It’s no secret that the pandemic has been especially challenging for working moms—in fact, a Deloitte Global survey found that 82 percent of US women feel their life has been disrupted by the pandemic, and 70 percent of those women are concerned their career growth will be limited as a result.
The good news is, many organizations have taken steps to provide some relief in the form of virtual work enhancements, dependent care support, well-being resources, and increased flexibility. The bad news is, yet another uncertain school year has created concerns that flexible scheduling and child care stipends may not be enough to keep a second wave of the “she-cession” at bay, as burnout and well-being challenges continue to rise. While organizational programs and policies are important, there’s something else just as crucial when it comes to helping moms thrive at work: creating a culture where women can communicate flexibility needs, courageously set boundaries, and invest in developing strong relationships.
When the only thing more unpredictable than your work calendar is your kid’s school schedule, even the most promising new policy may not feel like enough to get through the toughest days. However, the feeling of knowing you truly have the understanding and support of your team and leaders can make a big difference. Fostering a sense of belonging and acceptance is essential, and it’s leadership’s job to set the tone. Here are some ideas I try to keep in mind to help build a culture of inclusion and support for all professionals—and these approaches can be especially beneficial for working moms.
Unlearn Old Ways of Working
The hybrid, work-from-anywhere workforce is here to stay. That’s why it’s time to take a long, hard look at our old ways of working and identify areas where we can “unlearn” habits that, frankly, don’t hold up in most organizations today.
The 9-to-5 workday, as well as the rigid orthodoxy of ensuring employees are “on the clock” at certain times, are a thing of the past for many companies. Rather than offering working conditions that concentrate on specific working hours, now is the time to shift that mindset and become more results- and outcome-oriented. By focusing on employees’ results, you’re not only treating them as professionals who can be trusted to complete their work, but also enabling them to be flexible and schedule their work around the needs of their families and their lives. With school starting back up, the onus is on leaders to create a culture of inclusivity for all. In other words, it should no longer be a novelty when an employee needs to miss a meeting to attend a soccer game or virtual parent-teacher conference. By unlearning old ways of working, we can empower our employees to shift beyond work-life balance to work-life integration.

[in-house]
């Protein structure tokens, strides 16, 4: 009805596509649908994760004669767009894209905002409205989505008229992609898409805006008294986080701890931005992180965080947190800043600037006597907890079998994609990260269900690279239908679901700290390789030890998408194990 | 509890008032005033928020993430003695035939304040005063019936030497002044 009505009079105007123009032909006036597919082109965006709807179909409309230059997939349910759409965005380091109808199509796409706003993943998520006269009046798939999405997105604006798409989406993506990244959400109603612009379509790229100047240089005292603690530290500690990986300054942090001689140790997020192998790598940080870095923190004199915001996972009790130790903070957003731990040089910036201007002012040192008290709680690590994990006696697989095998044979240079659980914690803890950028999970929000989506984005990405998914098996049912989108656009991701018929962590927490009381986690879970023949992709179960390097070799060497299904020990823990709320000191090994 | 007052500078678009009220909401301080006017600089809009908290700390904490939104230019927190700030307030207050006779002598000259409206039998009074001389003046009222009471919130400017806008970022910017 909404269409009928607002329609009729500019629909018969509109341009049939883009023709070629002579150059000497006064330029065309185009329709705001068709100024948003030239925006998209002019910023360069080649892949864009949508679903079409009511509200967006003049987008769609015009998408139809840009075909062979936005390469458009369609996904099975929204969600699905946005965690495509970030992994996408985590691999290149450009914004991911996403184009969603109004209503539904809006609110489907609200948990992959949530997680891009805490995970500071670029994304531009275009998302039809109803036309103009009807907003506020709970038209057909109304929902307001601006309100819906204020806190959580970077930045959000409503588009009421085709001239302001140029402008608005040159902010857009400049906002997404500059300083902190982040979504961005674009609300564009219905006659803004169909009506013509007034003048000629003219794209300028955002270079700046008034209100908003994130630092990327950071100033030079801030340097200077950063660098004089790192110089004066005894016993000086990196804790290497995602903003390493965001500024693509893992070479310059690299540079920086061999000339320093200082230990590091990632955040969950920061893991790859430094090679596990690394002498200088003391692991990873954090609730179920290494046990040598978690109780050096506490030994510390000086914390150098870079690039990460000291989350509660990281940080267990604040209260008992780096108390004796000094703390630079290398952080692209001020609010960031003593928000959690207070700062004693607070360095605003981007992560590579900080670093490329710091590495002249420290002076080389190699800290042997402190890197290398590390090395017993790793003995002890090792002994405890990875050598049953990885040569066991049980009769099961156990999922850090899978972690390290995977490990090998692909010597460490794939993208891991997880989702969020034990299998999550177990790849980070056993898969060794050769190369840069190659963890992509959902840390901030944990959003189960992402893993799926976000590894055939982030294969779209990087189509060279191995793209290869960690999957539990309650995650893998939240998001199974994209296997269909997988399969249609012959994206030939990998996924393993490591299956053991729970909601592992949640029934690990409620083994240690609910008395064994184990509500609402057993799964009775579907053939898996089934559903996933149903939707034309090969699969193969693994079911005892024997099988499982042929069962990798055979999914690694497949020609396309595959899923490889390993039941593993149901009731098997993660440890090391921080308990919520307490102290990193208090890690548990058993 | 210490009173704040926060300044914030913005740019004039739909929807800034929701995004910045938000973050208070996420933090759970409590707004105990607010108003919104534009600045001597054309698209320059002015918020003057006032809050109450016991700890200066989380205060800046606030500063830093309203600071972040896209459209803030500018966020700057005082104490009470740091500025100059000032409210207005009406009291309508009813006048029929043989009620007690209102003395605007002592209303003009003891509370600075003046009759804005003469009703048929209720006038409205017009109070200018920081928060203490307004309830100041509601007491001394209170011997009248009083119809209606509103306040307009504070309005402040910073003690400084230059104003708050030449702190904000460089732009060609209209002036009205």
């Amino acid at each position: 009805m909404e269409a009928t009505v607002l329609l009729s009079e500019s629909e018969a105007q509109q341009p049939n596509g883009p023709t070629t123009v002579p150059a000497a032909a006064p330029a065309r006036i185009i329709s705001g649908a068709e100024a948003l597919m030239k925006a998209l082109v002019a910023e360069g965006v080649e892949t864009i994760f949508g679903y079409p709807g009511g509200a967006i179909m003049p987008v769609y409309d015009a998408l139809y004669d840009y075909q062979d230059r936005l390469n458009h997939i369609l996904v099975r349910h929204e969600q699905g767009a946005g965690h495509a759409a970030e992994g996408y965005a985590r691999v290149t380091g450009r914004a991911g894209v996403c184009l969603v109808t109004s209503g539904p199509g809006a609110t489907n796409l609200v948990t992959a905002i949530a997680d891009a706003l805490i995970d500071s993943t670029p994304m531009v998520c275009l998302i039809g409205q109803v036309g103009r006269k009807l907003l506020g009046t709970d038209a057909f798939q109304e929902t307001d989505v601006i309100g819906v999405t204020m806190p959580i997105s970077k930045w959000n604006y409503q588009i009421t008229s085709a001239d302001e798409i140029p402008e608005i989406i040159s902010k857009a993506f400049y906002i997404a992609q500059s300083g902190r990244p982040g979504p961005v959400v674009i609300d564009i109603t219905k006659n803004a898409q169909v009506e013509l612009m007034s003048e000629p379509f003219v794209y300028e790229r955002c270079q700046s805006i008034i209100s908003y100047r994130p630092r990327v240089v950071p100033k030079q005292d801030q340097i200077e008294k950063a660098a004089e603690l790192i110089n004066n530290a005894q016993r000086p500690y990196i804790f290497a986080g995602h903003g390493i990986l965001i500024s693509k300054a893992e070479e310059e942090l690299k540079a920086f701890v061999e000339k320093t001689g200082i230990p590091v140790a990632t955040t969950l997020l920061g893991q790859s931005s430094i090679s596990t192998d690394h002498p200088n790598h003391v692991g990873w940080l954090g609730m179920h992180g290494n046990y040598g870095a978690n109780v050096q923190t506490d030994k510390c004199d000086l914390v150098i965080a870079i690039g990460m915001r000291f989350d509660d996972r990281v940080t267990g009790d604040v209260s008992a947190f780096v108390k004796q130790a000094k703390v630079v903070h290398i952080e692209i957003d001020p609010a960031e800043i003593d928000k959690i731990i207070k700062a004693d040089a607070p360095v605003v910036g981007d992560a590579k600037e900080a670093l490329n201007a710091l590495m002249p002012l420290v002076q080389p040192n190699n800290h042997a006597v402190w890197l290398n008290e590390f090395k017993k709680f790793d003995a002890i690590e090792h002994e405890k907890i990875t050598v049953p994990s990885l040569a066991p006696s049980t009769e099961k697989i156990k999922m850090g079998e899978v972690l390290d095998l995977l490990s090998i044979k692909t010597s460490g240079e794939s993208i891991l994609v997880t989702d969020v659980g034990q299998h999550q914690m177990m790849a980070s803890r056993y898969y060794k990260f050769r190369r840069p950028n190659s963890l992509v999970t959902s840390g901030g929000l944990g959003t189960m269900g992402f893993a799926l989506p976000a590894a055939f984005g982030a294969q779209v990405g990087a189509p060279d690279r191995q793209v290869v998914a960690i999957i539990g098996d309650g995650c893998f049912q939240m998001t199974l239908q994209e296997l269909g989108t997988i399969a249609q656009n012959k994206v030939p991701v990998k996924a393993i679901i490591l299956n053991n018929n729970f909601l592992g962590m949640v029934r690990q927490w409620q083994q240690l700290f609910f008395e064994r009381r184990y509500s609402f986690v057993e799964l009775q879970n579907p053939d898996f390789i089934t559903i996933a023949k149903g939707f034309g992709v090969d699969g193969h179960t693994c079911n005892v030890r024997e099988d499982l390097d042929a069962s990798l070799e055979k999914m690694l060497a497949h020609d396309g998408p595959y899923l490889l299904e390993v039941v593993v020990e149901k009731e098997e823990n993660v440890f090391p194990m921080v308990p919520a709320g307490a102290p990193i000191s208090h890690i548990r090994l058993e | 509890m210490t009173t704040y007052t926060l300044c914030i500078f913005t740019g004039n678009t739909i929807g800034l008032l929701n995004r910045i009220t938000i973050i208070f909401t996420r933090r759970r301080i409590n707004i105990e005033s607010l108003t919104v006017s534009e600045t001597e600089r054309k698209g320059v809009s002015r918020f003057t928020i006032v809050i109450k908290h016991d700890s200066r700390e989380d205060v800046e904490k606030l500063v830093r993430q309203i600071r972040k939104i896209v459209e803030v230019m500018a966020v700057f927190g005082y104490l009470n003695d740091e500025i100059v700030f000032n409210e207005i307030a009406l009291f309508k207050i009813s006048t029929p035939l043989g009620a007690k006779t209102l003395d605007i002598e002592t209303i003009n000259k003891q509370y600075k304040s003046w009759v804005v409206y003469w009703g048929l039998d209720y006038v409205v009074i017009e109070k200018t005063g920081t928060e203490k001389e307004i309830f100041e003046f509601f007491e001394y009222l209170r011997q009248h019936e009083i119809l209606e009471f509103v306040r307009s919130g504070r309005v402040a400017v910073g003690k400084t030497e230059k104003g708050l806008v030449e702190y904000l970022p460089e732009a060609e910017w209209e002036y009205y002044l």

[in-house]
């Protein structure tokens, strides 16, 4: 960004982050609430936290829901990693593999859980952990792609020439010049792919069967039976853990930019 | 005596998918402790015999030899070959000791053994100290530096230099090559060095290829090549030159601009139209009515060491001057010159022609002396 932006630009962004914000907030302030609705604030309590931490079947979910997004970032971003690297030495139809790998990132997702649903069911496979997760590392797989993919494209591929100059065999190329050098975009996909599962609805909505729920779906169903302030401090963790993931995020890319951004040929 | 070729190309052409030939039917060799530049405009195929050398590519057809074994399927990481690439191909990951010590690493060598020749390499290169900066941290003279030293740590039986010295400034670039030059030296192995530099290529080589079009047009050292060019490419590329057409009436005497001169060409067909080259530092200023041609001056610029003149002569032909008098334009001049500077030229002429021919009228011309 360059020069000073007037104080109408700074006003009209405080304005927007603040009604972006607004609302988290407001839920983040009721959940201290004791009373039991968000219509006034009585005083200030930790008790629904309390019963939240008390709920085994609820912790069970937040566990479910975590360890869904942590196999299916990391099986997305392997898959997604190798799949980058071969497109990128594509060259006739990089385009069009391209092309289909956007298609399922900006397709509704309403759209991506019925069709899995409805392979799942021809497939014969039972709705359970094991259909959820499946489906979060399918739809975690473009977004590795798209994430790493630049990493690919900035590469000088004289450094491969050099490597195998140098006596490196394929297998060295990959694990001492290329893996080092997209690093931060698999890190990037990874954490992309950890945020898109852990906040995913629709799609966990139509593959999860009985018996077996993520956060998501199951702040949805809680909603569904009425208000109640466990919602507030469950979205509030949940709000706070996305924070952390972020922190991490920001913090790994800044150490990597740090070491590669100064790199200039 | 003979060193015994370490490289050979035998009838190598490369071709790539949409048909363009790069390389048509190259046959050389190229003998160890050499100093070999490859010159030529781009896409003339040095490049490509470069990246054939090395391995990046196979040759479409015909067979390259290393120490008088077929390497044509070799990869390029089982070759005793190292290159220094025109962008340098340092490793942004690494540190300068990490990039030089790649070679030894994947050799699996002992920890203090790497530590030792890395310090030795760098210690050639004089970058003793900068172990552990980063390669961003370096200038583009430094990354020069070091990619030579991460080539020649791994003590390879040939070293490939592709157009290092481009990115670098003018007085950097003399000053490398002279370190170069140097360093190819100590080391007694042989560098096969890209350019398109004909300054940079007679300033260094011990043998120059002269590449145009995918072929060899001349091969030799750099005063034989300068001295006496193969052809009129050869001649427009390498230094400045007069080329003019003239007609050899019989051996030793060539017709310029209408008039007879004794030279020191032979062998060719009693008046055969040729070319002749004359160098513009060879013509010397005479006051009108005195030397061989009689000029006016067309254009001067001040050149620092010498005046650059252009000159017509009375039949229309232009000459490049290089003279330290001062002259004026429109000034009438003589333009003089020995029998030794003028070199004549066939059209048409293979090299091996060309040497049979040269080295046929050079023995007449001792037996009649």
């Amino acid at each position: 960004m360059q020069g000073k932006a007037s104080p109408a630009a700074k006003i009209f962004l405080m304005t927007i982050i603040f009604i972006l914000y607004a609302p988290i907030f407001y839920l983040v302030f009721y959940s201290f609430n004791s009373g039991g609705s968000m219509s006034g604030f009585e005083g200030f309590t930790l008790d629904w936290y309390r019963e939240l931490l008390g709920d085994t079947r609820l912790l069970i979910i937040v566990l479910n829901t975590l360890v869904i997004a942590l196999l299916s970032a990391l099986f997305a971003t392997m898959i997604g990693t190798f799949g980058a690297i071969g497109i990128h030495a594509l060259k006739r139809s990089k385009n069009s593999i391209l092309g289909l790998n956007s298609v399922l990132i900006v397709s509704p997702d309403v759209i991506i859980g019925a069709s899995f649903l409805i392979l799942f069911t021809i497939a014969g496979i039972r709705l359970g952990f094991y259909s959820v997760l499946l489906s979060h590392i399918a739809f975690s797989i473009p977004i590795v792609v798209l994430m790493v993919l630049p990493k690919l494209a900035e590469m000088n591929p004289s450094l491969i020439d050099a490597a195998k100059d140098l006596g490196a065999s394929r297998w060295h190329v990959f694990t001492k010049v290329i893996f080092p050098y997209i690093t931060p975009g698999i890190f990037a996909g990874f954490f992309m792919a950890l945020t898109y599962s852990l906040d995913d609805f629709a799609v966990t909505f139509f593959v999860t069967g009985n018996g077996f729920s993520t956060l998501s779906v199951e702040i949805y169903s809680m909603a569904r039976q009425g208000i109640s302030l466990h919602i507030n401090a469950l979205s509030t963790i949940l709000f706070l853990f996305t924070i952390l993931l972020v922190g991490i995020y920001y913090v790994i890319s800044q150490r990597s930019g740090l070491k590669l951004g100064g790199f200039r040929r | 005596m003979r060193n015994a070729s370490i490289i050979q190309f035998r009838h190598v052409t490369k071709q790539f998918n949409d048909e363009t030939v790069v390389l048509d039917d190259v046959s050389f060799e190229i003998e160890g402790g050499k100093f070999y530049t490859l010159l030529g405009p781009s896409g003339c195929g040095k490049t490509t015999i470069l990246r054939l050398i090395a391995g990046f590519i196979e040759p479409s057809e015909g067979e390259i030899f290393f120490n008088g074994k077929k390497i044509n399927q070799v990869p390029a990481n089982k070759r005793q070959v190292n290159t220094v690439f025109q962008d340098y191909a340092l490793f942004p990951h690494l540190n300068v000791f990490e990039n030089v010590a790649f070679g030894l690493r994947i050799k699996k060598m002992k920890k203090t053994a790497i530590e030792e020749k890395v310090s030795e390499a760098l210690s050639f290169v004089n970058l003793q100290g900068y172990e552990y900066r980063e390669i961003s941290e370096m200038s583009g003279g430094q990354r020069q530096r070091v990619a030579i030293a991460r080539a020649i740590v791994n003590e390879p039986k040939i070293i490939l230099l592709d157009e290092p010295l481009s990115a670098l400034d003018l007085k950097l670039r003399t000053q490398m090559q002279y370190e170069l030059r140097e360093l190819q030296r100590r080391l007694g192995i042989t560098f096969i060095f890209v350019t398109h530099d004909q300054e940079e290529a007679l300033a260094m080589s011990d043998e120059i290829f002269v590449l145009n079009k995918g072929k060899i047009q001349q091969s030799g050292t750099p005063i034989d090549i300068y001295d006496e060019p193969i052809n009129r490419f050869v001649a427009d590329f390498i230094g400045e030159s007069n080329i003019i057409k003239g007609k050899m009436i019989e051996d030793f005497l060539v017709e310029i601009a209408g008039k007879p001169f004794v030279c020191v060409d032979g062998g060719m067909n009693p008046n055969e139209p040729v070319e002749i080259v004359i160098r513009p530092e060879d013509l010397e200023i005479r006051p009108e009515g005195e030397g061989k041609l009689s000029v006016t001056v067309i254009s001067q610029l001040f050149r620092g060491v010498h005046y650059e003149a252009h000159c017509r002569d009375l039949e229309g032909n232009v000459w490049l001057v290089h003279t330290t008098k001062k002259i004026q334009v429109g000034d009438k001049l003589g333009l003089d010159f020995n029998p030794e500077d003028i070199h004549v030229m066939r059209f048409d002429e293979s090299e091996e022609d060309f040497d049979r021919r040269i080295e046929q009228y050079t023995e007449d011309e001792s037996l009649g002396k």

Speak Up About Change That Is Needed
Change only happens when we challenge the status quo, and that requires courage—especially from those in leadership positions. Having the courage to speak up about changes needed to support colleagues, whether it’s advocating for flexible scheduling or calling out proximity bias in performance evaluations, is an essential responsibility of a leader.
In my experience, courage usually occurs on three levels: first, it’s important to have courage with others by challenging them to understand the impact of their behaviors on their teams; second, leaders should have courage to confront long-held organizational constructs and attitudes that promote cultural sameness; finally, it’s imperative that you have the courage to speak about yourself to reveal your personal needs and requirements, as well as advocate for your personal impact. I believe courage is contagious; when others see you speaking up, you create an opportunity for those around you to do the same.
Give Yourself, and Others, Grace
A mantra I’ve come back to over the last 18 months that has helped tremendously with my well-being is to “give grace.” The pandemic has encouraged us to be more understanding of each other in authentic moments like the doorbell ringing for food delivery, dogs barking, or kids making an appearance on a video conference for help with homework. Having grace for one another deepens the human connection across the team and with the leaders. As a working mom and a leader at Deloitte, it’s my responsibility and a great privilege to show kindness and humor in these inevitable moments.
We all face our own difficulties at work, home and everywhere in between, but knowing there are leaders who understand and support working moms is an advantage in any challenge—whether it’s sharing an office (ahem, kitchen table) with your middle schooler who is learning remotely or returning to an ever-changing workplace after maternity leave. We’ve learned so much over the past year and a half, and now it’s time for us to put those lessons into action.
Kavitha Prabhakar is a principal and serves as the Chief Diversity, Equity, and Inclusion (DEI) leader for Deloitte US. She co-leads the Black Action Council for Deloitte, focused on architecting Deloitte’s long-term strategy to advance Black colleagues and communities by developing a culture of anti-racism for our people, firm, and our communities. Kavitha also co-leads the Executive Women in technology initiative for Deloitte’s CIO Program, focused on connecting women CIOs/CTOs.